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Toronto’s Beck Taxi considers withdrawing services from COVID sites

Photo: Kristine Hubbard with long-time customer, veteran Doug Cochrane. “A lot of seniors need our call centre because they don’t use smart phones,” Hubbard notes. Beck Taxi has offered to let Toronto use its call centre and dispatch centre to set up a pop-up vaccination site for all Toronto taxi drivers.

Beck Taxi Operations Manager Kristine Hubbard has announced that Beck is considering withdrawing service to specific high-risk locations in order to protect its taxi drivers.

Hospitals, public health units, COVID-19 testing centres, isolation centres and vaccination centres have been calling Toronto taxi companies to transport known or suspected COVID patients since March of 2019. Taxi drivers were deemed “essential workers” in the earliest days of the pandemic but have not been prioritized to receive vaccines.

On April 10th, a Beck driver who answered a call to pick up a patient was then notified by Toronto’s Public Health unit that he had been exposed to COVID and is required to self-isolate for 14 days. In addition to suffering anxiety about his own health, the self-employed driver will lose all of his income.

Speaking to Natasha Farah of the CBC, Hubbard said Beck is not considering refusing pick-ups from “hot spot” postal codes, but from COVID treatment sites.

“The City of Toronto began telling people ‘If you’re sick, don’t take the TTC, get in a taxi,” Hubbard noted. “People were not disclosing that to us, and the City does not disclose this to us. Drivers are being used as front-line workers, assisting senior citizens; they can’t stay 6 feet away.”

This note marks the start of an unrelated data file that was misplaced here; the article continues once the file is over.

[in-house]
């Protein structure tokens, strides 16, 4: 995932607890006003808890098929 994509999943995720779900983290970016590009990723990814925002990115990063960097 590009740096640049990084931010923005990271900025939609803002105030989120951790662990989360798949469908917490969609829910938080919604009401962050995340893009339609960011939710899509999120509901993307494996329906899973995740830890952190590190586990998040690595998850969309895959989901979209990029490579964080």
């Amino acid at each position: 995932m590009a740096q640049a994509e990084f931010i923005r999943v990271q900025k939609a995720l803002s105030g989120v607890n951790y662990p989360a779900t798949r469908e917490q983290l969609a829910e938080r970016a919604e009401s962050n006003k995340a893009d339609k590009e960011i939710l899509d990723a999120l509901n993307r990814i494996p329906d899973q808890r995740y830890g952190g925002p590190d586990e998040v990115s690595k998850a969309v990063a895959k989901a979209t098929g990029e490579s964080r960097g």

Despite the fact that Beck taxi drivers have installed plastic shields in their cabs and are spending their own money for Personal Protective Equipment (PPE) including masks, gloves, disposable wipes and sanitizer, they do not qualify for any government program to be reimbursed for these expenses.

“The government is getting away with using these drivers for work that should be done by front line health care workers employed by the City, protected by the City. These drivers haven’t been given so much as a mask to do their jobs,” Hubbard pointed out, noting that 6 airport taxi drivers actually died of COVID-19 early in the early days of the pandemic.

Hubbard has suggested to the City of Toronto that Beck should identify a small group of drivers fully equipped and specially trained to move COVID-probable cases, as is already being done in Ottawa with Blue Line Taxi. Toronto did not respond to this request.

Beck has also offered to use its corporate office with large parking lot and dispatch centre to host a mobile pop-up vaccination centre to vaccinate not just Beck drivers, but all taxi drivers from any company.

“We have a 24-hour call centre. Our apps and programs can be re-purposed to make appointments. We can do it all, except provide nurses and vaccines.”

At air time, Hubbard indicated she had received a phone call from a Deputy Minister within the Ontario government but that no plan has yet been suggested.